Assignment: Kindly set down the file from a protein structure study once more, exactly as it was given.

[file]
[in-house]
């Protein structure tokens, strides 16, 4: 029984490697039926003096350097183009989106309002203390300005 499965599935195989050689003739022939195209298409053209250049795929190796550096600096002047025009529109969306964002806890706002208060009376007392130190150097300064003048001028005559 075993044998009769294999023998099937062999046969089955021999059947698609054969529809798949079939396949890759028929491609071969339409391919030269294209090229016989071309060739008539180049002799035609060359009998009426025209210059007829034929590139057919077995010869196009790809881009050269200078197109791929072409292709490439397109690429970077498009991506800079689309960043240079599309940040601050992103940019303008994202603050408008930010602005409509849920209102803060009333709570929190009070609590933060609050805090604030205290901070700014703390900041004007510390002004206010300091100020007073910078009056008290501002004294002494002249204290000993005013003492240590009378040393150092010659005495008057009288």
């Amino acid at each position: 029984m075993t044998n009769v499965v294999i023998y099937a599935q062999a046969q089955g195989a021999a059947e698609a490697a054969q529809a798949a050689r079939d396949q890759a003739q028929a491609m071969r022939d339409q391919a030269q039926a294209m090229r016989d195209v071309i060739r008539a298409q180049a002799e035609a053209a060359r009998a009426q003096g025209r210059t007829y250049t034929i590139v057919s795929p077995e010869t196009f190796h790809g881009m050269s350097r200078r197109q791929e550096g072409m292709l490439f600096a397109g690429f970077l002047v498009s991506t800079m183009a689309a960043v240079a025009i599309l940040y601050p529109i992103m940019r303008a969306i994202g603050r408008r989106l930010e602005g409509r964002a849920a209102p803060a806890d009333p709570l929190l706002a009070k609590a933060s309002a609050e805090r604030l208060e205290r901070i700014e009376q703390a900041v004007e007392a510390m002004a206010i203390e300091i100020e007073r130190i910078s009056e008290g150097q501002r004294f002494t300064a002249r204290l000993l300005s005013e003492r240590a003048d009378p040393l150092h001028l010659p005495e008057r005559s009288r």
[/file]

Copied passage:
[in-house]
């Protein structure tokens, strides 16, 4: 029984490697039926003096350097183009989106309002203390300005 499965599935195989050689003739022939195209298409053209250049795929190796550096600096002047025009529109969306964002806890706002208060009376007392130190150097300064003048001028005559 075993044998009769294999023998099937062999046969089955021999059947698609054969529809798949079939396949890759028929491609071969339409391919030269294209090229016989071309060739008539180049002799035609060359009998009426025209210059007829034929590139057919077995010869196009790809881009050269200078197109791929072409292709490439397109690429970077498009991506800079689309960043240079599309940040601050992103940019303008994202603050408008930010602005409509849920209102803060009333709570929190009070609590933060609050805090604030205290901070700014703390900041004007510390002004206010300091100020007073910078009056008290501002004294002494002249204290000993005013003492240590009378040393150092010659005495008057009288």
């Amino acid at each position: 029984m075993t044998n009769v499965v294999i023998y099937a599935q062999a046969q089955g195989a021999a059947e698609a490697a054969q529809a798949a050689r079939d396949q890759a003739q028929a491609m071969r022939d339409q391919a030269q039926a294209m090229r016989d195209v071309i060739r008539a298409q180049a002799e035609a053209a060359r009998a009426q003096g025209r210059t007829y250049t034929i590139v057919s795929p077995e010869t196009f190796h790809g881009m050269s350097r200078r197109q791929e550096g072409m292709l490439f600096a397109g690429f970077l002047v498009s991506t800079m183009a689309a960043v240079a025009i599309l940040y601050p529109i992103m940019r303008a969306i994202g603050r408008r989106l930010e602005g409509r964002a849920a209102p803060a806890d009333p709570l929190l706002a009070k609590a933060s309002a609050e805090r604030l208060e205290r901070i700014e009376q703390a900041v004007e007392a510390m002004a206010i203390e300091i100020e007073r130190i910078s009056e008290g150097q501002r004294f002494t300064a002249r204290l000993l300005s005013e003492r240590a003048d009378p040393l150092h001028l010659p005495e008057r005559s009288r």